Monday, July 10, 2017

Wages, Debt and Theft – Is Anyone Listening ?

If you want to understand why the developed world is in such upheaval, and why politics has become so volatile, this graph of Australian wages explains it all.

Macquarie analyst Viktor Shvets, whose analytical powers have upset many in the corporate world during the past three decades, reckons that low productivity throughout developed economies ultimately is to blame for where we are now.

We're at record levels of household debt, but it's not just debt that's threatening the housing market, writes Ian Verrender.
Rather than accepting less income — both corporates and wage earners — the response during the 1980s was to deregulate, to get government out of the way. And it was the financial sector deregulation in the 1980s that unleashed the great tide of debt that now threatens to drown the global economy.

"The purpose was to give people the freedom to try to make money through greater flexibility, asset prices, and leveraging rather than through conventional wages and earnings," he said in a recent interview.

The problem with debt is that all it does is bring future consumption forward. At some stage, the debt must be repaid. As Shvets notes, it pushes asset prices such as real estate higher.

For the generation that rode that boom, it's been an era of wealth creation like no other. But for the following generation, it's a situation that bodes ill and breeds discontent. They will pick up the tab, in the form of higher prices. Many believe their future has been stolen.

The role of technology

The conventional wisdom is that productivity is driven by technological innovation. Better tools make for smarter work practices. You can dig a lot more ground with one of Kerry Stokes' Caterpillars than a shovel.

But technology has a corresponding negative social impact. Workers are displaced, and rising unemployment results in lower wages.

Which jobs will AI take over?

Machines have long been replacing blue collar factory workers, but now artificial intelligence is threatening white collar jobs. When that technology crosses borders and breaks down barriers, as the internet has done, the economic impact is accentuated. It allows corporations to exploit cheaper labour in other countries, laying waste to industries and communities in other areas.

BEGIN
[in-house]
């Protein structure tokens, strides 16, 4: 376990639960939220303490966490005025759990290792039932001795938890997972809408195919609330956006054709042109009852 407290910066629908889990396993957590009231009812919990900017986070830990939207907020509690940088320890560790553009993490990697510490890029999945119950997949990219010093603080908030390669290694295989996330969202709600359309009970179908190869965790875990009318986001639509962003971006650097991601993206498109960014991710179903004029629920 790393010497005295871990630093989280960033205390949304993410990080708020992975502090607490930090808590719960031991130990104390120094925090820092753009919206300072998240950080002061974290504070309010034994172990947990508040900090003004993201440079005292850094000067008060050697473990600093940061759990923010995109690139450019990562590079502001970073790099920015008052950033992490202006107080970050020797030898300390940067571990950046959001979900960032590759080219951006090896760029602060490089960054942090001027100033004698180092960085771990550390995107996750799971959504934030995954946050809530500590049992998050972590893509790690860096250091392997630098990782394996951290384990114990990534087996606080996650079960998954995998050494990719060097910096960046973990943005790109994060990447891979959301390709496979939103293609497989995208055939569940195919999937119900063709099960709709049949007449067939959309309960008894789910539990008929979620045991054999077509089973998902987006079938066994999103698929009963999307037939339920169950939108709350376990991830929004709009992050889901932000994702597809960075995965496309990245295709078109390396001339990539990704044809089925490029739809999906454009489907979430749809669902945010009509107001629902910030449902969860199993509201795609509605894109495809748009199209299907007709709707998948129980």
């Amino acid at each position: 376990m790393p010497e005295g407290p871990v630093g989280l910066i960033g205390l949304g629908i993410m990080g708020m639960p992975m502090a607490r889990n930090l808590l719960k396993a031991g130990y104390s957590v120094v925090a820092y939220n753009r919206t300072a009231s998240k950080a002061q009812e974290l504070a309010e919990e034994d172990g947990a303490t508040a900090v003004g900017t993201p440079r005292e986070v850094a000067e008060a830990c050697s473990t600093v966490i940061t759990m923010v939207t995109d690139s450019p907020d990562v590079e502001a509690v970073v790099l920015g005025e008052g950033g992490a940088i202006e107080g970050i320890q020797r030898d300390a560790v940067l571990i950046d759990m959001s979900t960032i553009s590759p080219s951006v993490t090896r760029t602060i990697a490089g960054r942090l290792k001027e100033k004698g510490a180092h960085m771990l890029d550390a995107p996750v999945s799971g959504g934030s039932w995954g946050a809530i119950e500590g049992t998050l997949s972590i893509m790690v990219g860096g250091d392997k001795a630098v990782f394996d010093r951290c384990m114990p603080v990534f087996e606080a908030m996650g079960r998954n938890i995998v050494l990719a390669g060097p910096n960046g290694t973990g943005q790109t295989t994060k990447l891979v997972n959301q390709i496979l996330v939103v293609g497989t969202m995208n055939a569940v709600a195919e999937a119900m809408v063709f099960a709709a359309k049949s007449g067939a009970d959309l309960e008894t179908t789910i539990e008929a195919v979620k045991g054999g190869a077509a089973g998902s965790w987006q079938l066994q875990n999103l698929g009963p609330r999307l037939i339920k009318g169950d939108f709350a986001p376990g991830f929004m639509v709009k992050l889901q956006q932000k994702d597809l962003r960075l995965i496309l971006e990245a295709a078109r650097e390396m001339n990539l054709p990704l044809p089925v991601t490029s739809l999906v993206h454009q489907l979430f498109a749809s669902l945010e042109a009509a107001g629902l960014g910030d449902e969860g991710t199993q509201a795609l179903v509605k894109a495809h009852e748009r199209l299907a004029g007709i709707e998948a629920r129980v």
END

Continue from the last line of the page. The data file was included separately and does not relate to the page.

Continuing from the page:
That results in lower wages and a greater proportion of workers who give up looking for work because it simply isn't there. That, in turn, makes the workforce less productive.

In the past few months, almost every economist in the country, including Reserve Bank governor Philip Lowe, has come to realise that our low wages growth has begun to stifle our growth prospects.

With Australian household debt at Olympic gold standards, the prospect of a sharp rise in defaults — either in housing or other areas such as power bills — has become a real threat.

What irony then that a fortnight ago, after a vigorous campaign by vested interests, the country's lowest paid workers were delivered a pay cut via a reduction in penalty rates.

Wage cut could backfire

Businesses are hoping to profit from the Sunday penalty rate cut, but their workers are also ultimately their customers.
At some stage, Australian business leaders may come to realise that their workers are also their customers. Lower wages will hit consumption. And that will hit profits.

The gleeful support for the Fair Work Australia decision to slash penalties from those within the Federal Government may be short lived. Budget repair depends on bracket creep from wage and salary earners. You don't get that by cutting wages.

Fourth industrial revolution

There's no turning back the tide of technology. The internet won't be unwound. In fact, the pace of innovation is likely to accelerate.

As the ABC's The Business highlighted in last week's three part series The Rise of The Machines, automation and artificial intelligence soon will sweep through the white collar world.

Money for nothing

Is a universal basic income the answer if robots create mass unemployment?
That raises questions about how we will support an economy, if even larger numbers of worker are displaced. Taxing the wealthy to support the unemployed has never been a vote winner.

And while the new industrial revolution will create a whole series of new jobs competition and pressure on wages except for those at the peak will only intensify.

For years, the Occupy movement was dismissed as nothing more than a piece of theatre from idle youth and an odd assortment of professional protestors.

Globalisation, deregulation and technology have combined to alienate vast numbers of workers and otherwise model citizens. They're now demanding answers and action from the state. They want their governments to act.

But is anyone really listening?

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